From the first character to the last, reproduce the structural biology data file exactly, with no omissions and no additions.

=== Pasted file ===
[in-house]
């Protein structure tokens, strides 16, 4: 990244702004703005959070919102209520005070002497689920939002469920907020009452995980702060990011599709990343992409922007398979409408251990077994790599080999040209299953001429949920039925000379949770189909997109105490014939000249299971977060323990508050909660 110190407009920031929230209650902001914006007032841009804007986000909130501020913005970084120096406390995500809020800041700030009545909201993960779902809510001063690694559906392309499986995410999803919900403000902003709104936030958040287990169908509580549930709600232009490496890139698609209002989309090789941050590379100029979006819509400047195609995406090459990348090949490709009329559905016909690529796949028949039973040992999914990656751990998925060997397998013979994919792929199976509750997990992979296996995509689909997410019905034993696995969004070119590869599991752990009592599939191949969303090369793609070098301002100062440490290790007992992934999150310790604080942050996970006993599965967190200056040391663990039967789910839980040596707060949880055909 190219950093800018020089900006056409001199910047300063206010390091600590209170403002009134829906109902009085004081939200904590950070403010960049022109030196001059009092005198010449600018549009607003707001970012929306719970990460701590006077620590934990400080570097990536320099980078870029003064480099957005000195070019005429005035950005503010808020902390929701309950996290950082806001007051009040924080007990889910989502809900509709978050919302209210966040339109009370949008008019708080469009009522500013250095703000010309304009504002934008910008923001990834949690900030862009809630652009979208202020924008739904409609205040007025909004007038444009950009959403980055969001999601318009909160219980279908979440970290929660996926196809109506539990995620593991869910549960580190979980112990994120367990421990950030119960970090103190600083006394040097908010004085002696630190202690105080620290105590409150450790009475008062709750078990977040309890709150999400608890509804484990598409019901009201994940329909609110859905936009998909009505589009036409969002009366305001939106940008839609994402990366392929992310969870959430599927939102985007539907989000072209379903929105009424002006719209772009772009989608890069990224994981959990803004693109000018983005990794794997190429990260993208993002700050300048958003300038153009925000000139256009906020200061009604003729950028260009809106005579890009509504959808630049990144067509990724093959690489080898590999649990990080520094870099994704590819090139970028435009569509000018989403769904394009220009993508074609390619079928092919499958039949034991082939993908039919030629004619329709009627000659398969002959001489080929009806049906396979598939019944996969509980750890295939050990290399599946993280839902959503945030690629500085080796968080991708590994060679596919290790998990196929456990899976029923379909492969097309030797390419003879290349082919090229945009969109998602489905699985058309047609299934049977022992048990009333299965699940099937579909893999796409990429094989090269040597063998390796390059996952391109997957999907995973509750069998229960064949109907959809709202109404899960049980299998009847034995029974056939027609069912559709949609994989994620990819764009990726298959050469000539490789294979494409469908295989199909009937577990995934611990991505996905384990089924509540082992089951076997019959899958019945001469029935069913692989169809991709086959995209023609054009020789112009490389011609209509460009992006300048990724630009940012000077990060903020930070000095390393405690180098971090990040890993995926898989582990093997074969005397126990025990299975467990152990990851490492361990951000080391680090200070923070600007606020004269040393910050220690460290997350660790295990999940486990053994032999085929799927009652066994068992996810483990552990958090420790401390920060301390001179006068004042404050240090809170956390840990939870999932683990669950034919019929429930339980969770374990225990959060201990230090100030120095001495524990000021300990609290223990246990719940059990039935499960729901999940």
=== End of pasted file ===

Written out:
[in-house]
């Protein structure tokens, strides 16, 4: 990244702004703005959070919102209520005070002497689920939002469920907020009452995980702060990011599709990343992409922007398979409408251990077994790599080999040209299953001429949920039925000379949770189909997109105490014939000249299971977060323990508050909660 110190407009920031929230209650902001914006007032841009804007986000909130501020913005970084120096406390995500809020800041700030009545909201993960779902809510001063690694559906392309499986995410999803919900403000902003709104936030958040287990169908509580549930709600232009490496890139698609209002989309090789941050590379100029979006819509400047195609995406090459990348090949490709009329559905016909690529796949028949039973040992999914990656751990998925060997397998013979994919792929199976509750997990992979296996995509689909997410019905034993696995969004070119590869599991752990009592599939191949969303090369793609070098301002100062440490290790007992992934999150310790604080942050996970006993599965967190200056040391663990039967789910839980040596707060949880055909 190219950093800018020089900006056409001199910047300063206010390091600590209170403002009134829906109902009085004081939200904590950070403010960049022109030196001059009092005198010449600018549009607003707001970012929306719970990460701590006077620590934990400080570097990536320099980078870029003064480099957005000195070019005429005035950005503010808020902390929701309950996290950082806001007051009040924080007990889910989502809900509709978050919302209210966040339109009370949008008019708080469009009522500013250095703000010309304009504002934008910008923001990834949690900030862009809630652009979208202020924008739904409609205040007025909004007038444009950009959403980055969001999601318009909160219980279908979440970290929660996926196809109506539990995620593991869910549960580190979980112990994120367990421990950030119960970090103190600083006394040097908010004085002696630190202690105080620290105590409150450790009475008062709750078990977040309890709150999400608890509804484990598409019901009201994940329909609110859905936009998909009505589009036409969002009366305001939106940008839609994402990366392929992310969870959430599927939102985007539907989000072209379903929105009424002006719209772009772009989608890069990224994981959990803004693109000018983005990794794997190429990260993208993002700050300048958003300038153009925000000139256009906020200061009604003729950028260009809106005579890009509504959808630049990144067509990724093959690489080898590999649990990080520094870099994704590819090139970028435009569509000018989403769904394009220009993508074609390619079928092919499958039949034991082939993908039919030629004619329709009627000659398969002959001489080929009806049906396979598939019944996969509980750890295939050990290399599946993280839902959503945030690629500085080796968080991708590994060679596919290790998990196929456990899976029923379909492969097309030797390419003879290349082919090229945009969109998602489905699985058309047609299934049977022992048990009333299965699940099937579909893999796409990429094989090269040597063998390796390059996952391109997957999907995973509750069998229960064949109907959809709202109404899960049980299998009847034995029974056939027609069912559709949609994989994620990819764009990726298959050469000539490789294979494409469908295989199909009937577990995934611990991505996905384990089924509540082992089951076997019959899958019945001469029935069913692989169809991709086959995209023609054009020789112009490389011609209509460009992006300048990724630009940012000077990060903020930070000095390393405690180098971090990040890993995926898989582990093997074969005397126990025990299975467990152990990851490492361990951000080391680090200070923070600007606020004269040393910050220690460290997350660790295990999940486990053994032999085929799927009652066994068992996810483990552990958090420790401390920060301390001179006068004042404050240090809170956390840990939870999932683990669950034919019929429930339980969770374990225990959060201990230090100030120095001495524990000021300990609290223990246990719940059990039935499960729901999940």